This trademarks issue/dispute which we previously covered (as did others, including some pretty major news sites [1, 2]) is not going away any time soon. Canonical is doing what's known as "damage control" right now. As Wired put it, even Ubuntu boosters shy away: "The editor of the Ubuntu news site, OMG! Ubuntu!, says that Canonical’s email to Fixubuntu.com “does make for uncomfortable reading,” but Joey-Elijah Sneddon believes that the company is trying to preserve its trademark rights, not silence critics. Although OMG! Ubuntu has been critical of the privacy issues, Canonical hasn’t sent him a nastygram. Were “Canonical really out to suppress criticism, they’d have given me a bit of a prod before now,” he said in an email interview."
The comments on this article -- like many articles of this kind -- have been rather hard-hitting too. To quote just the top 2 (not to quote selectively): "Canonical has become a total joke. What started out as a great effort, has degenerated to a disgrace for the whole Linux community." Another person says: "Canonical and Ubuntu have jumped the shark."
Ubuntu is a project that I install a lot for clients, even on the servers (not my choice), so I sure hope that Canonical will get its act together and make it comfortable -- ethically -- to do this. KDE developers, who have just reached some new milestones [1,2], feel similarly. Upsetting KDE developers [3,4,5] is not a smart thing to do, especially by comparing them to far right-wing politics. Based on a link that Will Hill shared with us (development portal), even Debian developers are growing increasingly impatient with Canonical/Ubuntu.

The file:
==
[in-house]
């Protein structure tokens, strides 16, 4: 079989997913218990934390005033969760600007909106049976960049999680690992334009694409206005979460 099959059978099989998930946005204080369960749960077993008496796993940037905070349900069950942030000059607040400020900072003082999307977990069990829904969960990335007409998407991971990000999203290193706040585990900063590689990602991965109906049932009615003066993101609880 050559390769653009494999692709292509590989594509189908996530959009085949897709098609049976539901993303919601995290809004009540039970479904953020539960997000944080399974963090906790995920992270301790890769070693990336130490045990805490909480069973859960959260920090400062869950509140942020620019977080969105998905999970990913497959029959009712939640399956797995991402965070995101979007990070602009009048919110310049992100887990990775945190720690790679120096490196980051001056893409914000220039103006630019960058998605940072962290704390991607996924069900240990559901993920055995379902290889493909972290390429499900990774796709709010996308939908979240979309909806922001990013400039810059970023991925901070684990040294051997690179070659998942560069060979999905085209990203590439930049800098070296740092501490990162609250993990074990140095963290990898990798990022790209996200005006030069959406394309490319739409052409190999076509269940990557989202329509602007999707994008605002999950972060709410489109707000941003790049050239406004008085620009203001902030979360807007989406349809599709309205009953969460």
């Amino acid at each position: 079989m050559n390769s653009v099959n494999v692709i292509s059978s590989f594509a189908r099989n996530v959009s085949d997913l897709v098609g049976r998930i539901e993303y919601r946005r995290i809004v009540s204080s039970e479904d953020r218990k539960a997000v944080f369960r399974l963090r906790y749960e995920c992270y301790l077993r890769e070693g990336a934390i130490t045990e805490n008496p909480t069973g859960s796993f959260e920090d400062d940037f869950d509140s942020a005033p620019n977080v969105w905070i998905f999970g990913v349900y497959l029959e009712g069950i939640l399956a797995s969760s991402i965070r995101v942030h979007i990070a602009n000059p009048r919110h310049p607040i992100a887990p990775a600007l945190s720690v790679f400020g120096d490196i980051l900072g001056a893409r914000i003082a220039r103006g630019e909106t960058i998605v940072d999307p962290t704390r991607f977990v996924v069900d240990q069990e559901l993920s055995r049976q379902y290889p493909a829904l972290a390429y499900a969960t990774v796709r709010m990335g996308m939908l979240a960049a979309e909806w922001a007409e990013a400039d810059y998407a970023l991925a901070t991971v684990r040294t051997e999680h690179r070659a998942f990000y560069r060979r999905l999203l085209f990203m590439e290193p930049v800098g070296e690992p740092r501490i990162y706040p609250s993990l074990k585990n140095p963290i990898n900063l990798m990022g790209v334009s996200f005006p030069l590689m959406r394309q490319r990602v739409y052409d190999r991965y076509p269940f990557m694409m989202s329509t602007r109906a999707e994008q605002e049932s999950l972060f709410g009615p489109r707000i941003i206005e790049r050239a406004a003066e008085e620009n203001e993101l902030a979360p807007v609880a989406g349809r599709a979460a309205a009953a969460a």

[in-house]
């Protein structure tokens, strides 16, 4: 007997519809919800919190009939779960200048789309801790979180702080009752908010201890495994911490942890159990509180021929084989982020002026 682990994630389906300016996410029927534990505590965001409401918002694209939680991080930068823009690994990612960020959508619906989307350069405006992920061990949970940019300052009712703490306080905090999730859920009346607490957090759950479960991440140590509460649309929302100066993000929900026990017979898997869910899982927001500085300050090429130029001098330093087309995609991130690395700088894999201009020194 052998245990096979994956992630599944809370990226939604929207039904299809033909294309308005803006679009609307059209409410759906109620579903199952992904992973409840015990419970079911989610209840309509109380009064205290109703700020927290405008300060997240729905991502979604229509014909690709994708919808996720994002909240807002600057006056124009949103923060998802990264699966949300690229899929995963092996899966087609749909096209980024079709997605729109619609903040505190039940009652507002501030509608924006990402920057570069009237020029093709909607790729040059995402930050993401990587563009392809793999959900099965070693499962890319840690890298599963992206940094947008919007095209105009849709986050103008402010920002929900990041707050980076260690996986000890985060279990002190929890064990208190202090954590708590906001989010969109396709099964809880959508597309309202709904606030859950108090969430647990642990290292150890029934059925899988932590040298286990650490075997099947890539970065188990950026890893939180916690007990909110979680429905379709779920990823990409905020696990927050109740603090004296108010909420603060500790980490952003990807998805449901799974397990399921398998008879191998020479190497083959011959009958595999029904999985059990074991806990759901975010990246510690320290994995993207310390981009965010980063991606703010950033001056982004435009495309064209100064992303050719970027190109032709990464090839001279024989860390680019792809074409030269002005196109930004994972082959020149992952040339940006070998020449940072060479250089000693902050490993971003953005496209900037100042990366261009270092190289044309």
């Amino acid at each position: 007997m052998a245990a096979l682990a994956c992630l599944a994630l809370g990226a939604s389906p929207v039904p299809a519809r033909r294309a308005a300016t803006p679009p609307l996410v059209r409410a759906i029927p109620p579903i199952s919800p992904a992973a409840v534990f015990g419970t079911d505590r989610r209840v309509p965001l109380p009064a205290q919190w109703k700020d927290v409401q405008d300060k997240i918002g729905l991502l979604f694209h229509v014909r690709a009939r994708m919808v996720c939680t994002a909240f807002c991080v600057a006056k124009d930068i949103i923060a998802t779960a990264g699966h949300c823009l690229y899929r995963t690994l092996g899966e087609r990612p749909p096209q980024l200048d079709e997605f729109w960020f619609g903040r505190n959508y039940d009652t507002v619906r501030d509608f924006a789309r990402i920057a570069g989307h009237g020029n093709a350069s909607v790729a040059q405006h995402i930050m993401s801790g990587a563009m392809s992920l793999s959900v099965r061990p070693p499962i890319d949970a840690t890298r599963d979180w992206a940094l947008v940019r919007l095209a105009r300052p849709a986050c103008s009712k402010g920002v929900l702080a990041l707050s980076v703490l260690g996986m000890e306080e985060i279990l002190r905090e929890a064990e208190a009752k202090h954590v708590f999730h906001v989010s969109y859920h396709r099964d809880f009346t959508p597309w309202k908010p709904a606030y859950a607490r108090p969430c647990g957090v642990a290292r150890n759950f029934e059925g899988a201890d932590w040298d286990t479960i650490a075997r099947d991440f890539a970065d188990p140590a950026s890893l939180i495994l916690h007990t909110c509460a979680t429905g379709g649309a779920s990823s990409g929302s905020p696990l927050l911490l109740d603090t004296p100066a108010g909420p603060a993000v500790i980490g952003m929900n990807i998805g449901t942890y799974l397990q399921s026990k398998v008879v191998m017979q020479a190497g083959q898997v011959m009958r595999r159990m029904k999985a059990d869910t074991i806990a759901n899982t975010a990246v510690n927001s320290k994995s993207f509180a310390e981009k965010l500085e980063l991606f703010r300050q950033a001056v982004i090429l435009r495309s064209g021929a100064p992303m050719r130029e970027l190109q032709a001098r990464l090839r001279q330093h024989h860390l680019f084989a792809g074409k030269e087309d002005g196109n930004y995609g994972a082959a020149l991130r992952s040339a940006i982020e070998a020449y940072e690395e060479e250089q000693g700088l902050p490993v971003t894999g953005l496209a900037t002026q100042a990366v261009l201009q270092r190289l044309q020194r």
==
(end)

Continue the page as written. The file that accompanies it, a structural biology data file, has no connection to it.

Muktware, a longtime Ubuntu booster (until Canonical called it a "troll" for not towing the party line 100% of the time), said:
Canonical has sent Micah. F.Lee, a staff technologist at EFF, a take-down notice for a website he started to educate people about fixing the privacy invasive feature Canonical has built in Ubuntu.
Lee started a website called fixubuntu.com, which he describes as “a place to quickly and easily learn how to disable the privacy-invasive features that are enabled by default in Ubuntu.”
He received an email from Canonical which asked him to practically shutdown the site as it uses the name Ubuntu in the domain and also showcases Ubuntu logo.
People who accuse Canonical critics of being "divisive" should take a deep look at Canonical itself. Calling people "trolls" or "Tea Party" for simply not agreeing is not just divisive; it is offensive.
Canonical could save itself a lot of trouble by just listening to many users who are upset about the privacy violations of trust, which are probably not worth the money Canonical gets from Amazon (its partners in other areas too). Why this insistence despite the backlash? Is Canonical telling the full story? We don't know the terms of the deal/s between those two companies and we know that the CIA funds US companies to help spy on customers (based on a new report from the New York Times). The behaviour of the search bar has been controversial and widely vilified well before the EFF spoke out about it (the FSF weighed in much later, and only after I had spoken to Stallman about the subject). The solution is simple and the mistake is well known; the big mistake is not trademark bullying, it is privacy violation. It is worth focusing on the real mistakes. They are technical -- not just ethical -- mistakes. █
Related/contextual items from the news:
The conflict that has been brewing between the KDE developers and Canonical has finally exploded in a flurry of statements which show just how many problems the Mir display server has caused.
One of the most important KDE developers, Martin Gräßlin, has written a message to the Ubuntu developers, saying goodbye.
Following Mark Shuttleworth's critical comments about those opposed to Mir and his statements being challenged, multiple KDE developers in particular have been expressing their outrage.
Aaron Seigo was the KDE developer to challenge Mark Shuttleworth to a public debate over his colorful comments regarding those opposed to Canonical's Mir Display Server for Ubuntu. Two weeks have passed since suggesting this public debate and there's still been no public response by Mark Shuttleworth, though Jono Bacon and others have commented on the matter.